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Synthetic XNA molecules can evolve and store genetic information, just like DNA - Comments

gr8hands's Avatar Comment 1 by gr8hands

I can only imagine the superpowers it might give me . . .

Thu, 19 Apr 2012 22:24:53 UTC | #935849

cartesy's Avatar Comment 2 by cartesy

It seems like the God of the gaps has even less space to hide

Thu, 19 Apr 2012 23:23:30 UTC | #935864

Reckless Monkey's Avatar Comment 3 by Reckless Monkey

Are we going to have a biological format war in the future? One of the subjects I teach is media and it is a royal pain in the bum to constantly have to convert from one video or sound format to another. My artificial heart genes are incompatible with my artificial lung genes.

Thu, 19 Apr 2012 23:24:04 UTC | #935865

Neodarwinian's Avatar Comment 4 by Neodarwinian

The implications of these molecules with their resistance to pH and acidic conditions that ribose and deoxyribose sugars can not accept are staggering.

Life forms for extraterrestrial conditions?

Thu, 19 Apr 2012 23:50:42 UTC | #935873

Zeuglodon's Avatar Comment 5 by Zeuglodon

Now this is interesting. Other organic compounds of the nucleic acid family, each of which could have been a contender for the molecule of life. I'm definitely going to look into this...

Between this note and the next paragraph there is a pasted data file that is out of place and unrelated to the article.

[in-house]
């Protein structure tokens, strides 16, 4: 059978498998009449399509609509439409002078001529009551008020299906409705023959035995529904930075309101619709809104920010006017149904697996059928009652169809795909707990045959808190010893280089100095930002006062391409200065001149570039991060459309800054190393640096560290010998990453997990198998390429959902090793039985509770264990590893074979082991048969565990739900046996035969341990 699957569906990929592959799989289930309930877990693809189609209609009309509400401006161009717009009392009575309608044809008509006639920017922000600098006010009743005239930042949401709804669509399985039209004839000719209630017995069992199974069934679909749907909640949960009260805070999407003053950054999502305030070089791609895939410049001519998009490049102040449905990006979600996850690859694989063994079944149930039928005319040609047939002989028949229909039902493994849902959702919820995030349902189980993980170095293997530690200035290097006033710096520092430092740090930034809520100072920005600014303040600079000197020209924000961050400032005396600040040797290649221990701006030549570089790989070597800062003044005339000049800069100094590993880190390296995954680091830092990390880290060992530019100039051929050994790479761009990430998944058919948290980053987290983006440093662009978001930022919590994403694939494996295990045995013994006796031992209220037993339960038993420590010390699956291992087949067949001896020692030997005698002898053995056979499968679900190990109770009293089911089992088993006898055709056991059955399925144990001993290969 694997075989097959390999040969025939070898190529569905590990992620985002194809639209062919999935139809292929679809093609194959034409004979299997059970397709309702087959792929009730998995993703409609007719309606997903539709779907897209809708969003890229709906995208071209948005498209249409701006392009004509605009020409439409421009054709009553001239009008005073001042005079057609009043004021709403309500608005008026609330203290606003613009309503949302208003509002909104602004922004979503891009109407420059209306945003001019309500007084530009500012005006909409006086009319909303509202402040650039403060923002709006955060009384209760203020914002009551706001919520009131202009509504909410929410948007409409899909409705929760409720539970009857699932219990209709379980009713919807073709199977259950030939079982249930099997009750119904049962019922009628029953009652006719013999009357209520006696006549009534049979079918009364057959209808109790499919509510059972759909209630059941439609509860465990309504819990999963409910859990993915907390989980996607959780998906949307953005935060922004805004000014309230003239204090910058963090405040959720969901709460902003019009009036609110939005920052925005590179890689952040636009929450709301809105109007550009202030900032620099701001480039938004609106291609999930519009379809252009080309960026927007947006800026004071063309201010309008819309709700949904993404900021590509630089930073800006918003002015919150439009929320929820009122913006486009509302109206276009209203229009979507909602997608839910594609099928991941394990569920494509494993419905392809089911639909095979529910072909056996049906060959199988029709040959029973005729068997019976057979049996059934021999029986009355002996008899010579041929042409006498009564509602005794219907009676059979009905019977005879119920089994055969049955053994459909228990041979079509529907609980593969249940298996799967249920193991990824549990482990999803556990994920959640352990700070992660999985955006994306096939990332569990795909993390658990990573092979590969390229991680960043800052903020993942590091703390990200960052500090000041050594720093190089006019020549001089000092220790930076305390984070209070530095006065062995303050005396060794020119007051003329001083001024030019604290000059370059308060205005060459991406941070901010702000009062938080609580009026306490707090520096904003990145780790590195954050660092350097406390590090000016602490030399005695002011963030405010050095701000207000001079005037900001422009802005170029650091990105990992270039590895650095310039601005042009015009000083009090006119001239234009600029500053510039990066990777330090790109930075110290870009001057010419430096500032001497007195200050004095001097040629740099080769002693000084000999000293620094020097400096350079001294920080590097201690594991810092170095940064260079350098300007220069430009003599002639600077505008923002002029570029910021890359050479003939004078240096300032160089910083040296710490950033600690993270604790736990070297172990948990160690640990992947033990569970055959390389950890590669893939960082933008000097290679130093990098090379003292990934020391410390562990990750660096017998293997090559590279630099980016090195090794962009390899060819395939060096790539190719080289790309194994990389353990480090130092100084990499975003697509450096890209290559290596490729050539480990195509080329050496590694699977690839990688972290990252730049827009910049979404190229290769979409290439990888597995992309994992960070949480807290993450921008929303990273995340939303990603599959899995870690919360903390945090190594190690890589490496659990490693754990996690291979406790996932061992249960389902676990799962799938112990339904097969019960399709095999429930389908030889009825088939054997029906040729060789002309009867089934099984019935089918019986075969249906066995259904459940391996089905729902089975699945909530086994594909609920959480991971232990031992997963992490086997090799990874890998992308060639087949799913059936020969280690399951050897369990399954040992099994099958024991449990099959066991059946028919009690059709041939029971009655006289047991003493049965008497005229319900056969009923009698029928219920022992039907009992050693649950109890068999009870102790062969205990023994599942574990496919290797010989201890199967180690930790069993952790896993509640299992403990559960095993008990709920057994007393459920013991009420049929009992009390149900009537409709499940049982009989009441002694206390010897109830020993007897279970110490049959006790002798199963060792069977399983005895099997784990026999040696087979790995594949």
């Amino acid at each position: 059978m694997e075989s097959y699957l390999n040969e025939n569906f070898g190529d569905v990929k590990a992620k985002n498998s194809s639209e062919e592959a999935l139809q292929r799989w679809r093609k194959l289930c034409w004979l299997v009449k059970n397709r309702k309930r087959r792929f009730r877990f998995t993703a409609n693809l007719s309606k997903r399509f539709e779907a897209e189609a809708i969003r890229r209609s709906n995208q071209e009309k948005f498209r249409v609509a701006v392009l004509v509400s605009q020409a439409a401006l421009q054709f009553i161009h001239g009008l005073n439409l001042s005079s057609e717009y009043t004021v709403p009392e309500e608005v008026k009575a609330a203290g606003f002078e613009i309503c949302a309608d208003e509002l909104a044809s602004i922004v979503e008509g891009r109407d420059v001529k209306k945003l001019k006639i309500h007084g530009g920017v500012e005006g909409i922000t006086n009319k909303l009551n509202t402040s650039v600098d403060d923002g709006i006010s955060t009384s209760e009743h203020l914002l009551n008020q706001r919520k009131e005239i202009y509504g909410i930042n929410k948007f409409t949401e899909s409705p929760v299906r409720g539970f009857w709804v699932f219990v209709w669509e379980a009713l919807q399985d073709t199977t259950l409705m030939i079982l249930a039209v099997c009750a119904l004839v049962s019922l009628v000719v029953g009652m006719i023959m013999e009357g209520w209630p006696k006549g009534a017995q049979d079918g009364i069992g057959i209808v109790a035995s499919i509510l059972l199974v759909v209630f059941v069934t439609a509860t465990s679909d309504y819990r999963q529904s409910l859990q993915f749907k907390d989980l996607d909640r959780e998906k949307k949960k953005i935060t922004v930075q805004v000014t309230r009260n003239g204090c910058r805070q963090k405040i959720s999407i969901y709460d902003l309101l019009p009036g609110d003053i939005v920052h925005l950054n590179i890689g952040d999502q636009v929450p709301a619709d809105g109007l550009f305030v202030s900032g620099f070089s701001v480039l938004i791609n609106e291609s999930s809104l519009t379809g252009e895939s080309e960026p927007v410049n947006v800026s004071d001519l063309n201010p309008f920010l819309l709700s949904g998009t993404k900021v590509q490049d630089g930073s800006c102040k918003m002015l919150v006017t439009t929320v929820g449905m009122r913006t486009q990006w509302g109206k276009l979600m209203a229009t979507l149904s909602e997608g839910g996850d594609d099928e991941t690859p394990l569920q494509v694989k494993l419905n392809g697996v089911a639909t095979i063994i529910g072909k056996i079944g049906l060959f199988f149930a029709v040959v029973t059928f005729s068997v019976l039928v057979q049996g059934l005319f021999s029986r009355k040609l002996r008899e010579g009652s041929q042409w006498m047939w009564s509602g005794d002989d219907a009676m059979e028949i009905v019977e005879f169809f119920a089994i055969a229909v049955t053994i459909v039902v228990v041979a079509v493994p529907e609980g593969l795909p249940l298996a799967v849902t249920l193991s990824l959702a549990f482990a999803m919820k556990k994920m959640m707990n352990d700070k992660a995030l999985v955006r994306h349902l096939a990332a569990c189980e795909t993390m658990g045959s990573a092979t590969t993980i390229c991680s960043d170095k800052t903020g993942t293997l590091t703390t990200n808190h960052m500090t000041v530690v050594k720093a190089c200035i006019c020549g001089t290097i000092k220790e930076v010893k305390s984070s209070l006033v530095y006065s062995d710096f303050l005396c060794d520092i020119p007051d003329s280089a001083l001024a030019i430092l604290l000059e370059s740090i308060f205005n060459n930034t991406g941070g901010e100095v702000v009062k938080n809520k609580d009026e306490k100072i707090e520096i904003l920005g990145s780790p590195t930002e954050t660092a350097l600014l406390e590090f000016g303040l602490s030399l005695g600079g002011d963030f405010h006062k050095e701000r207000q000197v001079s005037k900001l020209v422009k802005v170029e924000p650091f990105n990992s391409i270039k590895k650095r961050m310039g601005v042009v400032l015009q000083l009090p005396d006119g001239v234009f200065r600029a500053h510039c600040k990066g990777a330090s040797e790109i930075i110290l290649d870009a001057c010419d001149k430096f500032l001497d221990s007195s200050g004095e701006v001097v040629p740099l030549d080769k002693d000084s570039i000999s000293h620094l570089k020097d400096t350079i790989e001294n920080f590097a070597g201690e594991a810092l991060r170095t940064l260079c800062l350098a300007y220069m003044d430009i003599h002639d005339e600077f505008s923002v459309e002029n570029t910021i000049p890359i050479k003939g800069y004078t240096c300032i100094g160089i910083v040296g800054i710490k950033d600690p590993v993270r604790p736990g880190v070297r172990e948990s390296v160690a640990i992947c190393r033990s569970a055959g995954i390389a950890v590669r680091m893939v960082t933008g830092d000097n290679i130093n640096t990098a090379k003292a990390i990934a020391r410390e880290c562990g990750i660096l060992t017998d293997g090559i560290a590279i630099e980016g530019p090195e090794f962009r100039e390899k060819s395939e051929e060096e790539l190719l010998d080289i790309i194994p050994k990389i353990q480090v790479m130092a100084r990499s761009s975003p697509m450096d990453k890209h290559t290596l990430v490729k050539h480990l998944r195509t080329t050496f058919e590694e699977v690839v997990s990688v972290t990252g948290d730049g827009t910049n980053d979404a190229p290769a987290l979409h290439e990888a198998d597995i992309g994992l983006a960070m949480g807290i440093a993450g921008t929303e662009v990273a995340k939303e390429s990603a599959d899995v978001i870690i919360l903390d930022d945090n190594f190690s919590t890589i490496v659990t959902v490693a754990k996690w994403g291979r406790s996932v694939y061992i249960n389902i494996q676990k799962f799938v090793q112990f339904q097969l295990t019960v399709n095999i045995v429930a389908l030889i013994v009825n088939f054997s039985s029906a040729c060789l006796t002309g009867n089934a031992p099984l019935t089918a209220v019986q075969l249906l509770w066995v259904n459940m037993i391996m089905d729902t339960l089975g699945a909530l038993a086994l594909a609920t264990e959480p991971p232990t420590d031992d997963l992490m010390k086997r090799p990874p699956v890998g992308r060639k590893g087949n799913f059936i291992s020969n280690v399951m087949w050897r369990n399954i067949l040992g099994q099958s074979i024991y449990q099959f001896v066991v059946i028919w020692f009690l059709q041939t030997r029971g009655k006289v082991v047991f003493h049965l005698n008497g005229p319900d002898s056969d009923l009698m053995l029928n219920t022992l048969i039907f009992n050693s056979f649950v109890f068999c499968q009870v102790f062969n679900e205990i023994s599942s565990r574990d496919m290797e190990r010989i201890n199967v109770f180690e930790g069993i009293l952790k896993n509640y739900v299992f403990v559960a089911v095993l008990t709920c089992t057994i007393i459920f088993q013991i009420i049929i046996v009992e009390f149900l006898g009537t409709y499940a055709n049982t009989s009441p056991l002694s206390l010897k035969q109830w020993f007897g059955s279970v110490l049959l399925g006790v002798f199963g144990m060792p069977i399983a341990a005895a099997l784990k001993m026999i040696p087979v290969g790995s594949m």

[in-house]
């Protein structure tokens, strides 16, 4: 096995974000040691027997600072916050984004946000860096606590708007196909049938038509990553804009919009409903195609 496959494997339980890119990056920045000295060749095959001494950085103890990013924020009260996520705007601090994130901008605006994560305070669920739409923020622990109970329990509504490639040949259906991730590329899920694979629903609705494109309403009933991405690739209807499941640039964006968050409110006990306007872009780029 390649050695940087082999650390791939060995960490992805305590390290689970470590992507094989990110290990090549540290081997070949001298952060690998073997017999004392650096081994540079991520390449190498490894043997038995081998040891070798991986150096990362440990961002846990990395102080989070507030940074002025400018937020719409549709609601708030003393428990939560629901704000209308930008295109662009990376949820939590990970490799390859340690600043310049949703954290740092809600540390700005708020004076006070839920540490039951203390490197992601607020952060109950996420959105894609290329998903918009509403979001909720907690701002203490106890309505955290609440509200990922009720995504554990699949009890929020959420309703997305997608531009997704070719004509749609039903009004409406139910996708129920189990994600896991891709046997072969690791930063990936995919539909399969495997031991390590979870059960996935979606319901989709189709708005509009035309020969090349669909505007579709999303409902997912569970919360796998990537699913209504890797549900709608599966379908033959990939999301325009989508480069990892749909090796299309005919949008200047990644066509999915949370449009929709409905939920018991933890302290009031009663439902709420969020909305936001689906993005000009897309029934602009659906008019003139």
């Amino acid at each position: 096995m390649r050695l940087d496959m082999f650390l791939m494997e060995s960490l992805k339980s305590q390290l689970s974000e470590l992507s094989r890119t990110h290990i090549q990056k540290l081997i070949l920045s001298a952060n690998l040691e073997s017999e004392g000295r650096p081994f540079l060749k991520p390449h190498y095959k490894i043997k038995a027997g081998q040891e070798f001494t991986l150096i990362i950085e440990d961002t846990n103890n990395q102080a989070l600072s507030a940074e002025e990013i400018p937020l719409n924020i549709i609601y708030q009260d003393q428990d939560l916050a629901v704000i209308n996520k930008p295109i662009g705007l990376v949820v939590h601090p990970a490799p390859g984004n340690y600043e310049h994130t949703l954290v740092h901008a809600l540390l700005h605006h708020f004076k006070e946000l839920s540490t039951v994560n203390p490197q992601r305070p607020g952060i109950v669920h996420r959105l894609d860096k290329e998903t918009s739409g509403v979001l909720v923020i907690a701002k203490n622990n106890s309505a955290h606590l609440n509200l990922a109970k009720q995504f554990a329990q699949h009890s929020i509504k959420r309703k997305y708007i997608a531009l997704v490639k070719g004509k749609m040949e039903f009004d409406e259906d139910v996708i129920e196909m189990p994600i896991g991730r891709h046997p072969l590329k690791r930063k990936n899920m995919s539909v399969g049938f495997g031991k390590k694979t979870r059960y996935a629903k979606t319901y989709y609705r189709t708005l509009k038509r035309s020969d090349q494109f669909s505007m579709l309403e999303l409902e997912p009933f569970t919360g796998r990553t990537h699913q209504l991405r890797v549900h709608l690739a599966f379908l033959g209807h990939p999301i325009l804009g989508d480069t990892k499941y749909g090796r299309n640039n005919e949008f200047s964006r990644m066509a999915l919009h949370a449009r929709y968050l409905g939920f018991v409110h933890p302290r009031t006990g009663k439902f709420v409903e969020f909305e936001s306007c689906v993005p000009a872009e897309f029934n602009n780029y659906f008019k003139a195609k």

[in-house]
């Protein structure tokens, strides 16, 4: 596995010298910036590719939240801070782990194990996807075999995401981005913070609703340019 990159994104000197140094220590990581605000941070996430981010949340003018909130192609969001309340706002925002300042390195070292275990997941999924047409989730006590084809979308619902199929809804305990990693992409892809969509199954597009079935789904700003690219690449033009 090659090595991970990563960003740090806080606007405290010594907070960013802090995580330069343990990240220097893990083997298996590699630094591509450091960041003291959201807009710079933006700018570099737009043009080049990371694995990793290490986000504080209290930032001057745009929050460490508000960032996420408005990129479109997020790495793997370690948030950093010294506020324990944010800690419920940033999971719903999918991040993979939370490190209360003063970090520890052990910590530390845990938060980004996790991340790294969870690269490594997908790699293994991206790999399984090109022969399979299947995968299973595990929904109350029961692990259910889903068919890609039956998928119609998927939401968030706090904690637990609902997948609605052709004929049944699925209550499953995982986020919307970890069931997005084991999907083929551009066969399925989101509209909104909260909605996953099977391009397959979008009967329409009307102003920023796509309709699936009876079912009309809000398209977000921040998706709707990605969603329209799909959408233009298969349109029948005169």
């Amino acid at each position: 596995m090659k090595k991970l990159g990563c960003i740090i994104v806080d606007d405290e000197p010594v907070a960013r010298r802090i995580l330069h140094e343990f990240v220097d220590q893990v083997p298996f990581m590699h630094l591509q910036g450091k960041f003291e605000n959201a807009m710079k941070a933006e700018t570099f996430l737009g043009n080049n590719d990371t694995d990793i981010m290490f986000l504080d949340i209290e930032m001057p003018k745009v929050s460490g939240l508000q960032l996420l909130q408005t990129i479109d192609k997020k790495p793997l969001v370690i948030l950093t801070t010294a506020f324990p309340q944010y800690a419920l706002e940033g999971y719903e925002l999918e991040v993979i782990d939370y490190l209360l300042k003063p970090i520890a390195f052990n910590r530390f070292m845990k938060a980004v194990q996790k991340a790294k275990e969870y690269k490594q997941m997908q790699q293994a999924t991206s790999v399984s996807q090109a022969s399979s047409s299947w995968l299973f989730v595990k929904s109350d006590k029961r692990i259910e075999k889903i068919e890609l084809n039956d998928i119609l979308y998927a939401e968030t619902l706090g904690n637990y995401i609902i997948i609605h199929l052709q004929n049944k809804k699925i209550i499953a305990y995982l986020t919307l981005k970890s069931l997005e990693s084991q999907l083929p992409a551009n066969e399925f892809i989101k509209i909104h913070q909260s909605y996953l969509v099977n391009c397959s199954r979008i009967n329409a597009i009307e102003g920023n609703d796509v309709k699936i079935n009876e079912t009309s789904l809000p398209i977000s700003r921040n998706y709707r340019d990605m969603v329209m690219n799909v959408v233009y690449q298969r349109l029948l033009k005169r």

Fri, 20 Apr 2012 00:21:23 UTC | #935878

Premiseless's Avatar Comment 6 by Premiseless

Pretty staggering stuff. I can't really access concrete mind maps of how this "plays out". How long till we see intelligent representations and will they be void of emotional dissonance?

Fri, 20 Apr 2012 01:19:14 UTC | #935890

rjohn19's Avatar Comment 7 by rjohn19

I visit this site to be blown away. I was not disappointed tonight.

I don't think it will have much effect on the general discussion though. Think about the profound effect scientific evidence had on the OJ Simpson jury.

Fri, 20 Apr 2012 04:37:50 UTC | #935951

Stafford Gordon's Avatar Comment 8 by Stafford Gordon

In The Blind Watchmaker, as indeed elsewhere, there is mention made of the work of chemist Cairns-Smith, who, as I understand it, is experimenting with the idea that inorganic compounds in clays, may have under certain conditions, undergone transmutation into self replicating organisms, which could have been the origin of life on this planet; or something like that.

As always, I stand to be shot down over the matter.

Fri, 20 Apr 2012 07:20:17 UTC | #935972

Rawhard Dickins's Avatar Comment 9 by Rawhard Dickins

I sometimes wonder if the origin of life would have been a simple polymer scaffold or a complex, low probability step. We may never know.